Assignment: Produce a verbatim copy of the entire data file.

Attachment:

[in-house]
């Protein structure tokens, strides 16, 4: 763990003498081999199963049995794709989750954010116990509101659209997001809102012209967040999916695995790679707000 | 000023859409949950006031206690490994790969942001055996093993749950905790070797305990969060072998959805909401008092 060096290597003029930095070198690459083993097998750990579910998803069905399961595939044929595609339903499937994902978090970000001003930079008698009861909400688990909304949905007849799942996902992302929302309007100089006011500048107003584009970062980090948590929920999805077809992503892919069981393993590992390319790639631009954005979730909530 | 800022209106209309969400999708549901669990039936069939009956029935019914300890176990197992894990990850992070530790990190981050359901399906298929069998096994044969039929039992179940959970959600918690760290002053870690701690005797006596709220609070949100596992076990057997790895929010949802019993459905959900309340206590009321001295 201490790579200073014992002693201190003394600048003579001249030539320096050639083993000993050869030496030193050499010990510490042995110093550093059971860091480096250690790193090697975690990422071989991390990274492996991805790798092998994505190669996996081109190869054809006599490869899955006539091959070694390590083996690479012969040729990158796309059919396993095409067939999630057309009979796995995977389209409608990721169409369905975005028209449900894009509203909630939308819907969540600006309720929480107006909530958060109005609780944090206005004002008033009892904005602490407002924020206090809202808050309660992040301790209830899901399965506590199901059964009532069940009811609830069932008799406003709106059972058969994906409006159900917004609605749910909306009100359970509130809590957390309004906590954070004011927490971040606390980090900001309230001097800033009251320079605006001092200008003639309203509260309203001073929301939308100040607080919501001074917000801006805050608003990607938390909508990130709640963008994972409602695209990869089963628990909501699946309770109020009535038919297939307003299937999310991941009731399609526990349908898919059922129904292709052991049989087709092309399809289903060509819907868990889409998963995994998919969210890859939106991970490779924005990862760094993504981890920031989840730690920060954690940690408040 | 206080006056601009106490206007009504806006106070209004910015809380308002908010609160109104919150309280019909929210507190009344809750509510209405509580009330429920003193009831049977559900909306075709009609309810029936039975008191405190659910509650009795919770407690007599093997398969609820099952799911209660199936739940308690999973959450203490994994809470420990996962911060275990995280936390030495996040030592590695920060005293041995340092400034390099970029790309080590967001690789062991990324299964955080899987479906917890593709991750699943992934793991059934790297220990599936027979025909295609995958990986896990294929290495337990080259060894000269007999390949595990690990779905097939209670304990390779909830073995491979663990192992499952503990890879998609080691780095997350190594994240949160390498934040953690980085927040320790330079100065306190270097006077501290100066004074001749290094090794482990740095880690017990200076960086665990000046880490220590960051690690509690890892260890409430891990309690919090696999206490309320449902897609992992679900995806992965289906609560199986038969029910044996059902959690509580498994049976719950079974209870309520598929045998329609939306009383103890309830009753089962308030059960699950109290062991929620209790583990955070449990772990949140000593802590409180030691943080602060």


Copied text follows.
[in-house]
């Protein structure tokens, strides 16, 4: 763990003498081999199963049995794709989750954010116990509101659209997001809102012209967040999916695995790679707000 | 000023859409949950006031206690490994790969942001055996093993749950905790070797305990969060072998959805909401008092 060096290597003029930095070198690459083993097998750990579910998803069905399961595939044929595609339903499937994902978090970000001003930079008698009861909400688990909304949905007849799942996902992302929302309007100089006011500048107003584009970062980090948590929920999805077809992503892919069981393993590992390319790639631009954005979730909530 | 800022209106209309969400999708549901669990039936069939009956029935019914300890176990197992894990990850992070530790990190981050359901399906298929069998096994044969039929039992179940959970959600918690760290002053870690701690005797006596709220609070949100596992076990057997790895929010949802019993459905959900309340206590009321001295 201490790579200073014992002693201190003394600048003579001249030539320096050639083993000993050869030496030193050499010990510490042995110093550093059971860091480096250690790193090697975690990422071989991390990274492996991805790798092998994505190669996996081109190869054809006599490869899955006539091959070694390590083996690479012969040729990158796309059919396993095409067939999630057309009979796995995977389209409608990721169409369905975005028209449900894009509203909630939308819907969540600006309720929480107006909530958060109005609780944090206005004002008033009892904005602490407002924020206090809202808050309660992040301790209830899901399965506590199901059964009532069940009811609830069932008799406003709106059972058969994906409006159900917004609605749910909306009100359970509130809590957390309004906590954070004011927490971040606390980090900001309230001097800033009251320079605006001092200008003639309203509260309203001073929301939308100040607080919501001074917000801006805050608003990607938390909508990130709640963008994972409602695209990869089963628990909501699946309770109020009535038919297939307003299937999310991941009731399609526990349908898919059922129904292709052991049989087709092309399809289903060509819907868990889409998963995994998919969210890859939106991970490779924005990862760094993504981890920031989840730690920060954690940690408040 | 206080006056601009106490206007009504806006106070209004910015809380308002908010609160109104919150309280019909929210507190009344809750509510209405509580009330429920003193009831049977559900909306075709009609309810029936039975008191405190659910509650009795919770407690007599093997398969609820099952799911209660199936739940308690999973959450203490994994809470420990996962911060275990995280936390030495996040030592590695920060005293041995340092400034390099970029790309080590967001690789062991990324299964955080899987479906917890593709991750699943992934793991059934790297220990599936027979025909295609995958990986896990294929290495337990080259060894000269007999390949595990690990779905097939209670304990390779909830073995491979663990192992499952503990890879998609080691780095997350190594994240949160390498934040953690980085927040320790330079100065306190270097006077501290100066004074001749290094090794482990740095880690017990200076960086665990000046880490220590960051690690509690890892260890409430891990309690919090696999206490309320449902897609992992679900995806992965289906609560199986038969029910044996059902959690509580498994049976719950079974209870309520598929045998329609939306009383103890309830009753089962308030059960699950109290062991929620209790583990955070449990772990949140000593802590409180030691943080602060």